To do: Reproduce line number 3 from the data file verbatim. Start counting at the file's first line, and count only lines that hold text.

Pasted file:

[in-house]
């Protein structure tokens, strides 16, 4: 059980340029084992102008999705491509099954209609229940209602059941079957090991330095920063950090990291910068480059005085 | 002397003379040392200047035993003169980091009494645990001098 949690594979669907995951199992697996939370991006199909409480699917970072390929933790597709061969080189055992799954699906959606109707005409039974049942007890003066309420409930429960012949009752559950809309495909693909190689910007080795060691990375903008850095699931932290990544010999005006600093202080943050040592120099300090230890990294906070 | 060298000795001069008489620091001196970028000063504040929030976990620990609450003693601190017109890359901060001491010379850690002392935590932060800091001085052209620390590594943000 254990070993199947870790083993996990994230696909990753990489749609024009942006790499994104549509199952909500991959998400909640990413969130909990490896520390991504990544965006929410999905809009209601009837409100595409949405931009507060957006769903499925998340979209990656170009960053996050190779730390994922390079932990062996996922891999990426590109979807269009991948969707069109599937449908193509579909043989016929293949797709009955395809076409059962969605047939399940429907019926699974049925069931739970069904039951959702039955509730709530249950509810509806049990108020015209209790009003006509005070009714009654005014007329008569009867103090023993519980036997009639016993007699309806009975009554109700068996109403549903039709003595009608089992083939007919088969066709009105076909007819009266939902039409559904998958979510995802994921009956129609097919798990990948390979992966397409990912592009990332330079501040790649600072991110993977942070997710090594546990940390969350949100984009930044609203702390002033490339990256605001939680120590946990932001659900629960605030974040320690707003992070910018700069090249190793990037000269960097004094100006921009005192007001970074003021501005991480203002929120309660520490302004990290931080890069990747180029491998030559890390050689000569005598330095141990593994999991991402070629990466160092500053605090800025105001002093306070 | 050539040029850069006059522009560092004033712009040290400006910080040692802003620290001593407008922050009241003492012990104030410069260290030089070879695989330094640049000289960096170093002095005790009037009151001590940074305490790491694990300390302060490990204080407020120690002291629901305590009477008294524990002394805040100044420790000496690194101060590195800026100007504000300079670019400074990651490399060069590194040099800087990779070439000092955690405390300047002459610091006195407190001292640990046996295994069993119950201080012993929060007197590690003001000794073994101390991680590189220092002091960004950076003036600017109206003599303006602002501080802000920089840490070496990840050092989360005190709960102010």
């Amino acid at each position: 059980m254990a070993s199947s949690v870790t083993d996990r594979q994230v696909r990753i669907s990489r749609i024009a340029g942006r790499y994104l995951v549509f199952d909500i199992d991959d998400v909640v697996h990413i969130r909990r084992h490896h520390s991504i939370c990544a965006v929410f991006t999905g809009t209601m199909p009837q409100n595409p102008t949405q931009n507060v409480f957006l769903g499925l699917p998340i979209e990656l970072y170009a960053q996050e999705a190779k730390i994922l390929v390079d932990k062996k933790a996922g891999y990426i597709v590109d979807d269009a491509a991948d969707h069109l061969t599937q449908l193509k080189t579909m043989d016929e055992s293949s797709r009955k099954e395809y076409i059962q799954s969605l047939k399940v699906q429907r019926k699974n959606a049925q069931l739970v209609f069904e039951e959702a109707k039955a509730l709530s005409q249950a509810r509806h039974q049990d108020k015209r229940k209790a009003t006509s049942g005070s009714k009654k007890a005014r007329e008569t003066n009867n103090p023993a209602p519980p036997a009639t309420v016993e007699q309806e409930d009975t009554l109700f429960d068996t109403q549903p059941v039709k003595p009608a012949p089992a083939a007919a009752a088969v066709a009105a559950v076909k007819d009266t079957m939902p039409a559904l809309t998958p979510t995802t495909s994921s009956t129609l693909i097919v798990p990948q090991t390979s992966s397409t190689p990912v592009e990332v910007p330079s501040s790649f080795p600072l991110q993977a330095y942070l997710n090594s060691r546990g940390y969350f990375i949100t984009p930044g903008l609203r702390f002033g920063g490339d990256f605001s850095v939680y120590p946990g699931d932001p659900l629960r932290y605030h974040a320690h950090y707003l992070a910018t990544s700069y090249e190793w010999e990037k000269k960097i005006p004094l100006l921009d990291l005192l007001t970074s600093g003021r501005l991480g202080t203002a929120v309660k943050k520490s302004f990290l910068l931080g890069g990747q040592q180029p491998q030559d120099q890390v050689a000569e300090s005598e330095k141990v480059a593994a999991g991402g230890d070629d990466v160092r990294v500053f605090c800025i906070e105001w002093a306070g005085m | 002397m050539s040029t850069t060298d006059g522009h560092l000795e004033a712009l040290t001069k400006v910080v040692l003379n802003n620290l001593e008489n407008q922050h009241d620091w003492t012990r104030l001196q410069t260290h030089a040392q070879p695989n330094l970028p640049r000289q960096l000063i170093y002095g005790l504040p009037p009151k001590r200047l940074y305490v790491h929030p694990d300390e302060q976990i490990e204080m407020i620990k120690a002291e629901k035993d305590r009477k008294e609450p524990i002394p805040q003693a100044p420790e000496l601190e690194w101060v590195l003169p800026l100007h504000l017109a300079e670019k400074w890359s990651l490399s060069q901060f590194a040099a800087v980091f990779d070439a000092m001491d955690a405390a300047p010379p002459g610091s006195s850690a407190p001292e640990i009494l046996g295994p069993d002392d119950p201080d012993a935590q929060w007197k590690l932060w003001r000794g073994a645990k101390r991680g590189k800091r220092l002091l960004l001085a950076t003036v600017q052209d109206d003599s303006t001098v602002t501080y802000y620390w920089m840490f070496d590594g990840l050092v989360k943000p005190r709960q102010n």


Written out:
């Amino acid at each position: 059980m254990a070993s199947s949690v870790t083993d996990r594979q994230v696909r990753i669907s990489r749609i024009a340029g942006r790499y994104l995951v549509f199952d909500i199992d991959d998400v909640v697996h990413i969130r909990r084992h490896h520390s991504i939370c990544a965006v929410f991006t999905g809009t209601m199909p009837q409100n595409p102008t949405q931009n507060v409480f957006l769903g499925l699917p998340i979209e990656l970072y170009a960053q996050e999705a190779k730390i994922l390929v390079d932990k062996k933790a996922g891999y990426i597709v590109d979807d269009a491509a991948d969707h069109l061969t599937q449908l193509k080189t579909m043989d016929e055992s293949s797709r009955k099954e395809y076409i059962q799954s969605l047939k399940v699906q429907r019926k699974n959606a049925q069931l739970v209609f069904e039951e959702a109707k039955a509730l709530s005409q249950a509810r509806h039974q049990d108020k015209r229940k209790a009003t006509s049942g005070s009714k009654k007890a005014r007329e008569t003066n009867n103090p023993a209602p519980p036997a009639t309420v016993e007699q309806e409930d009975t009554l109700f429960d068996t109403q549903p059941v039709k003595p009608a012949p089992a083939a007919a009752a088969v066709a009105a559950v076909k007819d009266t079957m939902p039409a559904l809309t998958p979510t995802t495909s994921s009956t129609l693909i097919v798990p990948q090991t390979s992966s397409t190689p990912v592009e990332v910007p330079s501040s790649f080795p600072l991110q993977a330095y942070l997710n090594s060691r546990g940390y969350f990375i949100t984009p930044g903008l609203r702390f002033g920063g490339d990256f605001s850095v939680y120590p946990g699931d932001p659900l629960r932290y605030h974040a320690h950090y707003l992070a910018t990544s700069y090249e190793w010999e990037k000269k960097i005006p004094l100006l921009d990291l005192l007001t970074s600093g003021r501005l991480g202080t203002a929120v309660k943050k520490s302004f990290l910068l931080g890069g990747q040592q180029p491998q030559d120099q890390v050689a000569e300090s005598e330095k141990v480059a593994a999991g991402g230890d070629d990466v160092r990294v500053f605090c800025i906070e105001w002093a306070g005085m | 002397m050539s040029t850069t060298d006059g522009h560092l000795e004033a712009l040290t001069k400006v910080v040692l003379n802003n620290l001593e008489n407008q922050h009241d620091w003492t012990r104030l001196q410069t260290h030089a040392q070879p695989n330094l970028p640049r000289q960096l000063i170093y002095g005790l504040p009037p009151k001590r200047l940074y305490v790491h929030p694990d300390e302060q976990i490990e204080m407020i620990k120690a002291e629901k035993d305590r009477k008294e609450p524990i002394p805040q003693a100044p420790e000496l601190e690194w101060v590195l003169p800026l100007h504000l017109a300079e670019k400074w890359s990651l490399s060069q901060f590194a040099a800087v980091f990779d070439a000092m001491d955690a405390a300047p010379p002459g610091s006195s850690a407190p001292e640990i009494l046996g295994p069993d002392d119950p201080d012993a935590q929060w007197k590690l932060w003001r000794g073994a645990k101390r991680g590189k800091r220092l002091l960004l001085a950076t003036v600017q052209d109206d003599s303006t001098v602002t501080y802000y620390w920089m840490f070496d590594g990840l050092v989360k943000p005190r709960q102010n």